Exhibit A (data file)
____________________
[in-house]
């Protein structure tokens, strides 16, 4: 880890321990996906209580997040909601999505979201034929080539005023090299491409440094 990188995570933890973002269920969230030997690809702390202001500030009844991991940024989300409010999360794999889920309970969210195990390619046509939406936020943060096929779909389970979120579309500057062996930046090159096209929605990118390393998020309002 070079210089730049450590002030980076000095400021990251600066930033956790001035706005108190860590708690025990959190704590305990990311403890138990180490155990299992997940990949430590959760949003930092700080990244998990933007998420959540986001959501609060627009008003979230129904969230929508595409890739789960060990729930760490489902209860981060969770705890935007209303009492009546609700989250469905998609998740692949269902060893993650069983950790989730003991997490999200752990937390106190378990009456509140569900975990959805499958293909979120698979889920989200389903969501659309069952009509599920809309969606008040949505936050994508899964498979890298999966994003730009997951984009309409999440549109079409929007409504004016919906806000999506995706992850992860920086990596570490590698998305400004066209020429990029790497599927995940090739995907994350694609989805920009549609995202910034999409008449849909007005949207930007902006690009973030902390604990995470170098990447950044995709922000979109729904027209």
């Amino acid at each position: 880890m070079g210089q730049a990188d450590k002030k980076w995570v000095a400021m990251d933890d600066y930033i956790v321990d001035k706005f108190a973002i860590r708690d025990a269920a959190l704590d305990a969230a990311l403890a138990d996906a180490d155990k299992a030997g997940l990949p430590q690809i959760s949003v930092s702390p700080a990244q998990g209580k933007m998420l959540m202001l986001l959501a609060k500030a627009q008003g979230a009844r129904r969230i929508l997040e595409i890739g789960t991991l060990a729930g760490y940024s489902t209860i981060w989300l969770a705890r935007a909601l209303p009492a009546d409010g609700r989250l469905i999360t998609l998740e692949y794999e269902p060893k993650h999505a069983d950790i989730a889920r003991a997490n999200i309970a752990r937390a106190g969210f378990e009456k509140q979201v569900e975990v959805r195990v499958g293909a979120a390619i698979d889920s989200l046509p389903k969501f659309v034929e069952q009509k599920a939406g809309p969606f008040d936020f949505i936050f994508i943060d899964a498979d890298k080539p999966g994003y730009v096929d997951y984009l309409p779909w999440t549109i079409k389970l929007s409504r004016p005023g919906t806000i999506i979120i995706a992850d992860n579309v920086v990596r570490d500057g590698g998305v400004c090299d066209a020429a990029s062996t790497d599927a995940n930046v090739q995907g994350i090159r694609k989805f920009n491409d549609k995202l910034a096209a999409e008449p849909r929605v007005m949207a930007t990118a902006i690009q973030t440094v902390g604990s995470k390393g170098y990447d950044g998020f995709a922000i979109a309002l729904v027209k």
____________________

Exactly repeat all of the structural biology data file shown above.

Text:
[in-house]
């Protein structure tokens, strides 16, 4: 880890321990996906209580997040909601999505979201034929080539005023090299491409440094 990188995570933890973002269920969230030997690809702390202001500030009844991991940024989300409010999360794999889920309970969210195990390619046509939406936020943060096929779909389970979120579309500057062996930046090159096209929605990118390393998020309002 070079210089730049450590002030980076000095400021990251600066930033956790001035706005108190860590708690025990959190704590305990990311403890138990180490155990299992997940990949430590959760949003930092700080990244998990933007998420959540986001959501609060627009008003979230129904969230929508595409890739789960060990729930760490489902209860981060969770705890935007209303009492009546609700989250469905998609998740692949269902060893993650069983950790989730003991997490999200752990937390106190378990009456509140569900975990959805499958293909979120698979889920989200389903969501659309069952009509599920809309969606008040949505936050994508899964498979890298999966994003730009997951984009309409999440549109079409929007409504004016919906806000999506995706992850992860920086990596570490590698998305400004066209020429990029790497599927995940090739995907994350694609989805920009549609995202910034999409008449849909007005949207930007902006690009973030902390604990995470170098990447950044995709922000979109729904027209």
């Amino acid at each position: 880890m070079g210089q730049a990188d450590k002030k980076w995570v000095a400021m990251d933890d600066y930033i956790v321990d001035k706005f108190a973002i860590r708690d025990a269920a959190l704590d305990a969230a990311l403890a138990d996906a180490d155990k299992a030997g997940l990949p430590q690809i959760s949003v930092s702390p700080a990244q998990g209580k933007m998420l959540m202001l986001l959501a609060k500030a627009q008003g979230a009844r129904r969230i929508l997040e595409i890739g789960t991991l060990a729930g760490y940024s489902t209860i981060w989300l969770a705890r935007a909601l209303p009492a009546d409010g609700r989250l469905i999360t998609l998740e692949y794999e269902p060893k993650h999505a069983d950790i989730a889920r003991a997490n999200i309970a752990r937390a106190g969210f378990e009456k509140q979201v569900e975990v959805r195990v499958g293909a979120a390619i698979d889920s989200l046509p389903k969501f659309v034929e069952q009509k599920a939406g809309p969606f008040d936020f949505i936050f994508i943060d899964a498979d890298k080539p999966g994003y730009v096929d997951y984009l309409p779909w999440t549109i079409k389970l929007s409504r004016p005023g919906t806000i999506i979120i995706a992850d992860n579309v920086v990596r570490d500057g590698g998305v400004c090299d066209a020429a990029s062996t790497d599927a995940n930046v090739q995907g994350i090159r694609k989805f920009n491409d549609k995202l910034a096209a999409e008449p849909r929605v007005m949207a930007t990118a902006i690009q973030t440094v902390g604990s995470k390393g170098y990447d950044g998020f995709a922000i979109a309002l729904v027209k």